Subrogation is a concept that's understood in insurance and legal circles but often not by the people they represent. Even if you've never heard the word before, it is in your benefit to know the steps of how it works. The more you know about it, the more likely it is that an insurance lawsuit will work out in your favor.
Any insurance policy you have is a commitment that, if something bad occurs, the business that insures the policy will make good without unreasonable delay. If you get hurt on the job, for example, your company's workers compensation pays out for medical services. Employment lawyers handle the details; you just get fixed up.
But since ascertaining who is financially responsible for services or repairs is usually a time-consuming affair – and delay sometimes increases the damage to the policyholder – insurance companies in many cases decide to pay up front and assign blame after the fact. They then need a way to recover the costs if, when all the facts are laid out, they weren't responsible for the payout.
Can You Give an Example?
You are in a highway accident. Another car ran into yours. Police are called, you exchange insurance information, and you go on your way. You have comprehensive insurance and file a repair claim. Later it's determined that the other driver was to blame and her insurance policy should have paid for the repair of your vehicle. How does your insurance company get its funds back?
How Does Subrogation Work?
This is where subrogation comes in. It is the way that an insurance company uses to claim payment after it has paid for something that should have been paid by some other entity. Some insurance firms have in-house property damage lawyers and personal injury attorneys, or a department dedicated to subrogation; others contract with a law firm. Usually, only you can sue for damages to your person or property. But under subrogation law, your insurance company is given some of your rights for making good on the damages. It can go after the money that was originally due to you, because it has covered the amount already.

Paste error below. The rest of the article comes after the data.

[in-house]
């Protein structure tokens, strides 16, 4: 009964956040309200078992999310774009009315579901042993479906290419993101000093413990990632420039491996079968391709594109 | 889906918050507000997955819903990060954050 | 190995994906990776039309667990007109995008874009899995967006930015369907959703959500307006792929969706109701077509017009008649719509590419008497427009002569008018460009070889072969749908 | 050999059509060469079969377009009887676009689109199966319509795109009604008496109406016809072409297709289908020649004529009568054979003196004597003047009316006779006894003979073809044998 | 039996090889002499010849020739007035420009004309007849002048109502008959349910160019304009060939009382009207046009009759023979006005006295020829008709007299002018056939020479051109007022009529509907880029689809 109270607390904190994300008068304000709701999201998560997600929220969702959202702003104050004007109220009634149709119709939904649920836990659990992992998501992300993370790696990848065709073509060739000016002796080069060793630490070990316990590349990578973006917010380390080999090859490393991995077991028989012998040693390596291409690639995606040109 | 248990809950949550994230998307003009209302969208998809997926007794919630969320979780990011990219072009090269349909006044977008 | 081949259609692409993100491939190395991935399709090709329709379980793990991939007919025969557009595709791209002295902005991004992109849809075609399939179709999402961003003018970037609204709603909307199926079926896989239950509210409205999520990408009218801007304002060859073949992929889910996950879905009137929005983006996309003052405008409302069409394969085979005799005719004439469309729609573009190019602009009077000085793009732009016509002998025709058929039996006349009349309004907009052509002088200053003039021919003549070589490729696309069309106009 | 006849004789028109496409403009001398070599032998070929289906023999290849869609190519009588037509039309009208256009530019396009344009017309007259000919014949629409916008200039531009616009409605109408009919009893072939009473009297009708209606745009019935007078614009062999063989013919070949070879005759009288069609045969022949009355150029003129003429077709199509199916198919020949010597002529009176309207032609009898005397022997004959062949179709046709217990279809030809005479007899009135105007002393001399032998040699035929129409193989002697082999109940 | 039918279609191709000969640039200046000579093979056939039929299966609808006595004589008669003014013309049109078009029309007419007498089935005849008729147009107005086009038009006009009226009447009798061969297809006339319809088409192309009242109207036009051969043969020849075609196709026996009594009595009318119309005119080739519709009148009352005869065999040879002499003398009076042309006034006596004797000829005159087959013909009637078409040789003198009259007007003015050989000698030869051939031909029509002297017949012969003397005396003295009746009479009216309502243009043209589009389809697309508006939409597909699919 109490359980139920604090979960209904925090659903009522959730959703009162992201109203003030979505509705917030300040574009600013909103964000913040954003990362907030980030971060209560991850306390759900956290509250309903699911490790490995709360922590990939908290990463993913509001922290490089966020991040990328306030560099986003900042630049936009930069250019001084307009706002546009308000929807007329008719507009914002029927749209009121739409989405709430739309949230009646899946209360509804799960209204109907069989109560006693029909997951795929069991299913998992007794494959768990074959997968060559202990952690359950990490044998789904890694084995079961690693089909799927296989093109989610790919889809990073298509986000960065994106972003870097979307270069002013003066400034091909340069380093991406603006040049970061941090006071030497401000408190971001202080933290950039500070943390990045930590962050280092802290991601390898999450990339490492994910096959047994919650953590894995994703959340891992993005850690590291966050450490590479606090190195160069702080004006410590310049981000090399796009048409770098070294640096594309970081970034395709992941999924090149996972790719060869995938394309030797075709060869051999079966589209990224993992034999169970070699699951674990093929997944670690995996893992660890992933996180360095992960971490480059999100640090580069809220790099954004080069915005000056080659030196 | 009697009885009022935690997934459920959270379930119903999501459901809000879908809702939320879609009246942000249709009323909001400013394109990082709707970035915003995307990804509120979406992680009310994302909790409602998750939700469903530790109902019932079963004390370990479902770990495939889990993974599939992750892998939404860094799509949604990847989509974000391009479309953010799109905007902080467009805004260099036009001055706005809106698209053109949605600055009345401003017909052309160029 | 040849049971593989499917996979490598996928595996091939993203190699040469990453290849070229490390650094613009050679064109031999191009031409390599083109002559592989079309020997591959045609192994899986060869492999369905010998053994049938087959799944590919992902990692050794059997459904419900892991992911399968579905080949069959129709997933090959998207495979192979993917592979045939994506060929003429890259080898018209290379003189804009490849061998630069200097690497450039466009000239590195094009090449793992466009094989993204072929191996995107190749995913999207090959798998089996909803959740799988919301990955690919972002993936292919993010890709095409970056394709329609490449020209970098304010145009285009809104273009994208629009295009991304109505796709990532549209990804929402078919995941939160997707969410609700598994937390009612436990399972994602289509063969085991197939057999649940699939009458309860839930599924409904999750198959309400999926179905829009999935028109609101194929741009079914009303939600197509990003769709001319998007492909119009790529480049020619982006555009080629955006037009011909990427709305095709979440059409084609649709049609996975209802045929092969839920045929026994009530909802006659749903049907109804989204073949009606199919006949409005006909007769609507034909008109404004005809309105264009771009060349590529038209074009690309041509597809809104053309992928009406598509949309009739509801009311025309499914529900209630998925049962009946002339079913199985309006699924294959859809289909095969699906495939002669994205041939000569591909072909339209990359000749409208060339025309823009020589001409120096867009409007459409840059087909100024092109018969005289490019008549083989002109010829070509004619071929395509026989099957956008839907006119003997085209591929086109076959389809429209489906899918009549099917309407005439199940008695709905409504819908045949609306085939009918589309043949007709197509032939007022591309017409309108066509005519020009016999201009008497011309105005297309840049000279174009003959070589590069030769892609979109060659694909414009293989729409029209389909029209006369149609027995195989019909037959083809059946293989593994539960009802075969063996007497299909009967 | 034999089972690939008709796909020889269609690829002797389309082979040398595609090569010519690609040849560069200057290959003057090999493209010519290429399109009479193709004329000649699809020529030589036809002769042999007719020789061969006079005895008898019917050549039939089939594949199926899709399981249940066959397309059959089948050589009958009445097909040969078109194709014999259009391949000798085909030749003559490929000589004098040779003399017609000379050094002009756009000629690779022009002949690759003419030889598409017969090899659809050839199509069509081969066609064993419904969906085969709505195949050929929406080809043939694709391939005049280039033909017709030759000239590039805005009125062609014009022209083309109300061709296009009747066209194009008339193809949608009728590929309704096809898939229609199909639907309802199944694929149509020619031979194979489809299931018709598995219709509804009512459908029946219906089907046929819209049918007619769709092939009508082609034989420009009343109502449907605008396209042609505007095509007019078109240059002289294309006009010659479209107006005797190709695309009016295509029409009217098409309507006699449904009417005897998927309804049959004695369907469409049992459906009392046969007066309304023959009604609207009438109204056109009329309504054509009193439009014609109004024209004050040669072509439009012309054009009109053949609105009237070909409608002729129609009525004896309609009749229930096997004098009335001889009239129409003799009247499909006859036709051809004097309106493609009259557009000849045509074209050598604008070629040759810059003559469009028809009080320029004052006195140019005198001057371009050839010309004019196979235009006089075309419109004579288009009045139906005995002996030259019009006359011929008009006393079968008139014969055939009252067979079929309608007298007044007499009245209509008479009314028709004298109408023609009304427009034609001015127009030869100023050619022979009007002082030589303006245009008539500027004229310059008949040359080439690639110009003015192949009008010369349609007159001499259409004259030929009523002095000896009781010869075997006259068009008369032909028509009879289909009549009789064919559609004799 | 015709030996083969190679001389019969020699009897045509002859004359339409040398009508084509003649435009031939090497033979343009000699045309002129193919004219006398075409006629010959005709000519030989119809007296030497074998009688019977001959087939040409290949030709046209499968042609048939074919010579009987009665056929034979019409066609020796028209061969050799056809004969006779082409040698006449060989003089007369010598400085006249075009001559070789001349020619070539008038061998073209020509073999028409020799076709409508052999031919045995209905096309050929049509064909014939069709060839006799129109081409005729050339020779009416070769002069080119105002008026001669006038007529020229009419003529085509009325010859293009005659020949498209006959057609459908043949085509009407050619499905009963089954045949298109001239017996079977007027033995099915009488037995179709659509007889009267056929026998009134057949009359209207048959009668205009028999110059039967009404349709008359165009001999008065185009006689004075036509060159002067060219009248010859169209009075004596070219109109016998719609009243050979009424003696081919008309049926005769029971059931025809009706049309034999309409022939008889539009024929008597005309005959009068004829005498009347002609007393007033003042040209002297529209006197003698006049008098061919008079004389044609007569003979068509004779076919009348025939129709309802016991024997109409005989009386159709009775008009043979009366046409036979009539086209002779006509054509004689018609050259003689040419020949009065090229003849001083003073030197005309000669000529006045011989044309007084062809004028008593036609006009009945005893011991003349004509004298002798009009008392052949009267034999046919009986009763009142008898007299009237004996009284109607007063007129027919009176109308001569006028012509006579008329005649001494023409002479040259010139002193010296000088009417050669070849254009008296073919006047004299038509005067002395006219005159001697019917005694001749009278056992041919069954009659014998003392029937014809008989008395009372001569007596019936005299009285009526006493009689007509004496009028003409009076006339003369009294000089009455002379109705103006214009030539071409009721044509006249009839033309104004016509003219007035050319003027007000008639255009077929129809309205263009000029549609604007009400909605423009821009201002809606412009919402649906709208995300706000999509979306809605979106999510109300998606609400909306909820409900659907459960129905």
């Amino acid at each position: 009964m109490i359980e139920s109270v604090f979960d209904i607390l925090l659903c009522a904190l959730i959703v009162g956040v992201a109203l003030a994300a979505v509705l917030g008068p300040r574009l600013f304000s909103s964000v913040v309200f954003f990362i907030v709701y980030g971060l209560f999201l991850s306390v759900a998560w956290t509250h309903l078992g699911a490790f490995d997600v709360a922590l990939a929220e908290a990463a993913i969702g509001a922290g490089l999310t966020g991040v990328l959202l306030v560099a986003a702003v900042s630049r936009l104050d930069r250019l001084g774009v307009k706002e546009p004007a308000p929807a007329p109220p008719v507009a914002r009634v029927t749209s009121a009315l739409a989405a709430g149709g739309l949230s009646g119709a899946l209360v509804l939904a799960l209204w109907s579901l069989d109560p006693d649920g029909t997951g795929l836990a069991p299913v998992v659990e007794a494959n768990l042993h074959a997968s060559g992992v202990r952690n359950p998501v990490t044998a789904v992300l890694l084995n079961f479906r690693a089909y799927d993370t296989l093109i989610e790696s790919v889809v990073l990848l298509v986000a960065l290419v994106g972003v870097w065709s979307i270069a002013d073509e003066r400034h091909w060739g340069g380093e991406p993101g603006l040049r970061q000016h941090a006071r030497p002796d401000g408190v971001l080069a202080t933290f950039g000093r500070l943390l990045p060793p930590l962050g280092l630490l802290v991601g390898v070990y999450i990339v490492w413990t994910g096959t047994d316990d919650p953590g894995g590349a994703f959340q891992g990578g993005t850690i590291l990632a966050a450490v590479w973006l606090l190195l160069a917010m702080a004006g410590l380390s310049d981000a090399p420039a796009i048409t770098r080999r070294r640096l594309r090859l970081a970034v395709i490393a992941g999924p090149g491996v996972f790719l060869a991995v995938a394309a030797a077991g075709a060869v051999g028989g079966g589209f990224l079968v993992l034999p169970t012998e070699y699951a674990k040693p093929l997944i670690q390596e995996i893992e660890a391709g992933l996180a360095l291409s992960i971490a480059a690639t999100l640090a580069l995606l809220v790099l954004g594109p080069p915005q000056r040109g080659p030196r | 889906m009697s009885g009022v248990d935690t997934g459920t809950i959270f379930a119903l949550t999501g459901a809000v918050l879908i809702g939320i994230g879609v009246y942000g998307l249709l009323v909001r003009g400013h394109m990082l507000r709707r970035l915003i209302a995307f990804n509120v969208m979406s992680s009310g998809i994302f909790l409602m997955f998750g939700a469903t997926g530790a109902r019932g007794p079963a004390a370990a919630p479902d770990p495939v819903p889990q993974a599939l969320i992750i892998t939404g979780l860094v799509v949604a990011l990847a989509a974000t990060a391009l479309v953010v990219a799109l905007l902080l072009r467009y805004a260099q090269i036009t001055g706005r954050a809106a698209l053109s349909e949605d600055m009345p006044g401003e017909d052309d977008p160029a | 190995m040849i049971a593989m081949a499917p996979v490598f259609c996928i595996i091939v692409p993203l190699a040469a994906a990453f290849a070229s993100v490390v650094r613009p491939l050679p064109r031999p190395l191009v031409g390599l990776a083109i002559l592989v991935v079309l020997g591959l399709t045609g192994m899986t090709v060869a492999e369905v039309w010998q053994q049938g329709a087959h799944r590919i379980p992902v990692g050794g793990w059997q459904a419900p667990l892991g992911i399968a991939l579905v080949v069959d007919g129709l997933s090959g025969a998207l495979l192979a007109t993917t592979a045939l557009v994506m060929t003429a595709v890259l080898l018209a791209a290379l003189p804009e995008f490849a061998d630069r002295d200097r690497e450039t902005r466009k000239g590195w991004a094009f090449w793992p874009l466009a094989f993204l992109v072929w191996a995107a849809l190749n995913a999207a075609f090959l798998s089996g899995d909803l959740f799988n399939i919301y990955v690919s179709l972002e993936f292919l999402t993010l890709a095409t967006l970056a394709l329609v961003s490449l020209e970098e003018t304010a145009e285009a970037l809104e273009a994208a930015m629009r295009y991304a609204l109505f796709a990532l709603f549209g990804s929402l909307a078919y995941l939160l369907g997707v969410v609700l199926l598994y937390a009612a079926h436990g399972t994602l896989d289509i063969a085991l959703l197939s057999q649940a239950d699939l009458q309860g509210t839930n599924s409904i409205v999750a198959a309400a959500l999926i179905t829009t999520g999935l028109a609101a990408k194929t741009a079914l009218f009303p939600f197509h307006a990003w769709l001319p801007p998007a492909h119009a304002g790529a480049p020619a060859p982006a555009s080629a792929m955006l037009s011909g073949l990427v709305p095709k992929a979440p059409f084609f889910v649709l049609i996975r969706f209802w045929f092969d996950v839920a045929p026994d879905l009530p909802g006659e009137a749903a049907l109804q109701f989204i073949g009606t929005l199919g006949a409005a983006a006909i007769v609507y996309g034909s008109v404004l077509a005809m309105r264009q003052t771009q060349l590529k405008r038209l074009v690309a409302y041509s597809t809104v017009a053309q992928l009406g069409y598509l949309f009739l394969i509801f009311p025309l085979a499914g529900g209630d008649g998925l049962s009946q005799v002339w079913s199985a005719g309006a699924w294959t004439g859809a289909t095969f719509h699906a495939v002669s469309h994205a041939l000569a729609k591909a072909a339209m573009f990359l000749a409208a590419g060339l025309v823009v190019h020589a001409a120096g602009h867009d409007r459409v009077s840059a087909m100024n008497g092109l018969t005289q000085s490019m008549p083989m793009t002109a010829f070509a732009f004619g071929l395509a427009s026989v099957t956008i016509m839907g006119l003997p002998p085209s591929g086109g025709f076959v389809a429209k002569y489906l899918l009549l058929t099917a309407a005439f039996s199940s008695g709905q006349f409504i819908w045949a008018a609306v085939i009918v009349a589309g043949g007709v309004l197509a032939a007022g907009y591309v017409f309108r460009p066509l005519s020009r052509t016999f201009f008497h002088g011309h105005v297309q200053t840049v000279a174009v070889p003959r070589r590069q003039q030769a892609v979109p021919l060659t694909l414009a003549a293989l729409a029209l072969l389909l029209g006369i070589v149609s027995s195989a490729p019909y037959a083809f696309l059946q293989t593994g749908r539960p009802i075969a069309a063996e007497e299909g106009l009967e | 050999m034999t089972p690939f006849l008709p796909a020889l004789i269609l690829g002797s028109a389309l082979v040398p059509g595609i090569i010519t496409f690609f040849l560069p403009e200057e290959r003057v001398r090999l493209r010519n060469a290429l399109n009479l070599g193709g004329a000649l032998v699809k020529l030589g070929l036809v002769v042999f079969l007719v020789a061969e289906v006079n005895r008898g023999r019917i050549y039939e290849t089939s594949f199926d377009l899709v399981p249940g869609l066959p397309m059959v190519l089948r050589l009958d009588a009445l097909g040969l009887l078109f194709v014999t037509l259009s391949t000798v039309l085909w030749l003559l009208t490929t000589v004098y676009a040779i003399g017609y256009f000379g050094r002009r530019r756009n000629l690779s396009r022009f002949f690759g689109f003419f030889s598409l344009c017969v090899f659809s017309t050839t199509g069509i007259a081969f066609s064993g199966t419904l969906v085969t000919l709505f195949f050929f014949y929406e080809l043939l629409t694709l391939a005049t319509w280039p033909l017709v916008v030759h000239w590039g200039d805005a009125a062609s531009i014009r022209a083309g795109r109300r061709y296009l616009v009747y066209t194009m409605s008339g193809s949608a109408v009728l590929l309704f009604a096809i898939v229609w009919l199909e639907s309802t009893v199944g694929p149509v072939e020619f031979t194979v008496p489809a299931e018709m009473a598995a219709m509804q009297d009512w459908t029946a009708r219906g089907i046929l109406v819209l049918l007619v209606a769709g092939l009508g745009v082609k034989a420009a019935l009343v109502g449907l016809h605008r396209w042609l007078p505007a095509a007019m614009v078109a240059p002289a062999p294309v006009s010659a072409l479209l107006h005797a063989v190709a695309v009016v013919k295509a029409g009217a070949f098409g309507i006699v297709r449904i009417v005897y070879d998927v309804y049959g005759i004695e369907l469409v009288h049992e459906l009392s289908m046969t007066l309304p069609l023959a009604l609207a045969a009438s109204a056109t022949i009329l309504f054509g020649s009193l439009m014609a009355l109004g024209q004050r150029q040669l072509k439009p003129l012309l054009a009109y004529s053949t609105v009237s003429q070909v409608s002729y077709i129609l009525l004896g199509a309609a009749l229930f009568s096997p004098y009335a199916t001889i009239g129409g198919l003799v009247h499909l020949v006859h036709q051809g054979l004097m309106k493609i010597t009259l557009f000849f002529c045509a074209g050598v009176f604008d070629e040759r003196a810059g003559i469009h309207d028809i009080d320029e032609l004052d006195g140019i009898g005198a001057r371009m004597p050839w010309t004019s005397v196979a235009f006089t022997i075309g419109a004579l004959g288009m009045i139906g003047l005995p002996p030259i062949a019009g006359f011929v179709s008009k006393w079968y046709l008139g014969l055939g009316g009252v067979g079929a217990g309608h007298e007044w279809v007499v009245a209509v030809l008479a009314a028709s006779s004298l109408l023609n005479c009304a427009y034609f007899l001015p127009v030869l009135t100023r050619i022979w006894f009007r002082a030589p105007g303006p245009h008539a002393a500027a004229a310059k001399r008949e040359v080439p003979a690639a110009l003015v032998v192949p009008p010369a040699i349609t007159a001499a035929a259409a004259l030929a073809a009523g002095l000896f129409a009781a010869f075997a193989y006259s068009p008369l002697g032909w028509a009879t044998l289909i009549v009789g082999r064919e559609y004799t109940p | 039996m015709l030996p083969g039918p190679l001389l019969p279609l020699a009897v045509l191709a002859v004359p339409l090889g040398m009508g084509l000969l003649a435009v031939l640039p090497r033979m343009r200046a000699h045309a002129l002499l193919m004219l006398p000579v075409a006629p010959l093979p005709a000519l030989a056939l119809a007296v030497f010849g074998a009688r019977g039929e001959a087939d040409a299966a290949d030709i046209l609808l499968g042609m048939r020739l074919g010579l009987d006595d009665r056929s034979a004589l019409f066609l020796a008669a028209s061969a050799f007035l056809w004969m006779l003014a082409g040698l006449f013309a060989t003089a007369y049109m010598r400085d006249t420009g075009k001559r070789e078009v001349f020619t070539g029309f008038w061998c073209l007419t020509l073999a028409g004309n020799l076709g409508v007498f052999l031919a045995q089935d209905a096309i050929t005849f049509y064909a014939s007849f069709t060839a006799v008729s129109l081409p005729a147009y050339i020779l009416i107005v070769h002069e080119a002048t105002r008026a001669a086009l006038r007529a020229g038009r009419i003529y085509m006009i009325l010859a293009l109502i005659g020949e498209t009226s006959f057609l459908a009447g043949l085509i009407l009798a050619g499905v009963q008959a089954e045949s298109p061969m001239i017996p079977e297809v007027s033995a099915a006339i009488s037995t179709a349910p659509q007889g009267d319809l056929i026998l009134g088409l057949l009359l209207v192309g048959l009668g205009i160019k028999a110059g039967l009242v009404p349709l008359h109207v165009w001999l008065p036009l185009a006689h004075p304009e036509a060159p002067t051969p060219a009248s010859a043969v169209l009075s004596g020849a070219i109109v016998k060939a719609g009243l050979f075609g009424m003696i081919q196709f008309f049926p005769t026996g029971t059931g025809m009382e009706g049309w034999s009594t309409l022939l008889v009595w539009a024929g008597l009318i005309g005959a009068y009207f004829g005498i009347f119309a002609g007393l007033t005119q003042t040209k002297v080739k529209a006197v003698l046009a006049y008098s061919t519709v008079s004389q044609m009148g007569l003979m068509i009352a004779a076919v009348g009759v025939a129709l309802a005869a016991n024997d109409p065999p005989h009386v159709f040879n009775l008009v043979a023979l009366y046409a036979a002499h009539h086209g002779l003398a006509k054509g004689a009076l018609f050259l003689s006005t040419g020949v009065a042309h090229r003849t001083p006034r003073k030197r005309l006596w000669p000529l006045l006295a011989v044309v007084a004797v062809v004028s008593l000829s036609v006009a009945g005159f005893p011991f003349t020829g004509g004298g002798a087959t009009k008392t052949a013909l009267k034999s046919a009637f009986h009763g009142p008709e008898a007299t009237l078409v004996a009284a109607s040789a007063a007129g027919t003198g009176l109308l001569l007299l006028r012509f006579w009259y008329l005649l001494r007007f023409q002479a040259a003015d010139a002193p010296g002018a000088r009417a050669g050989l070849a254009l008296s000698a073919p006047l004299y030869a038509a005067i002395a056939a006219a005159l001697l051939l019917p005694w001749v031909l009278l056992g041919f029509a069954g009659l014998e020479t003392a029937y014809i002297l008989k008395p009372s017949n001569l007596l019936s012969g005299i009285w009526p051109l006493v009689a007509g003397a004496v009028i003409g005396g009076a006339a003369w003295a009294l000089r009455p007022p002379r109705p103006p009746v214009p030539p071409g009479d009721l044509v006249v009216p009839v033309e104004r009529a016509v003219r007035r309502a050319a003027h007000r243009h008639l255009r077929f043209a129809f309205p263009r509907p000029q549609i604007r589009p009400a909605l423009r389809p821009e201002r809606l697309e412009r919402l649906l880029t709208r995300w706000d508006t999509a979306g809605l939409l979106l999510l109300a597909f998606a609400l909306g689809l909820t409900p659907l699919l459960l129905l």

Why Does This Matter to Me?
For one thing, if your insurance policy stipulated a deductible, it wasn't just your insurance company that had to pay. In a $10,000 accident with a $1,000 deductible, you lost some money too – to be precise, $1,000. If your insurer is lax about bringing subrogation cases to court, it might choose to recoup its losses by increasing your premiums and call it a day. On the other hand, if it knows which cases it is owed and goes after them enthusiastically, it is acting both in its own interests and in yours. If all is recovered, you will get your full $1,000 deductible back. If it recovers half (for instance, in a case where you are found one-half culpable), you'll typically get $500 back, depending on the laws in your state.
In addition, if the total loss of an accident is over your maximum coverage amount, you may have had to pay the difference. If your insurance company or its property damage lawyers, such as family law lawyer Portland OR, successfully press a subrogation case, it will recover your losses as well as its own.
All insurance agencies are not created equal. When shopping around, it's worth weighing the records of competing firms to determine whether they pursue legitimate subrogation claims; if they resolve those claims quickly; if they keep their clients advised as the case proceeds; and if they then process successfully won reimbursements quickly so that you can get your losses back and move on with your life. If, instead, an insurance agency has a reputation of paying out claims that aren't its responsibility and then covering its income by raising your premiums, even attractive rates won't outweigh the eventual headache.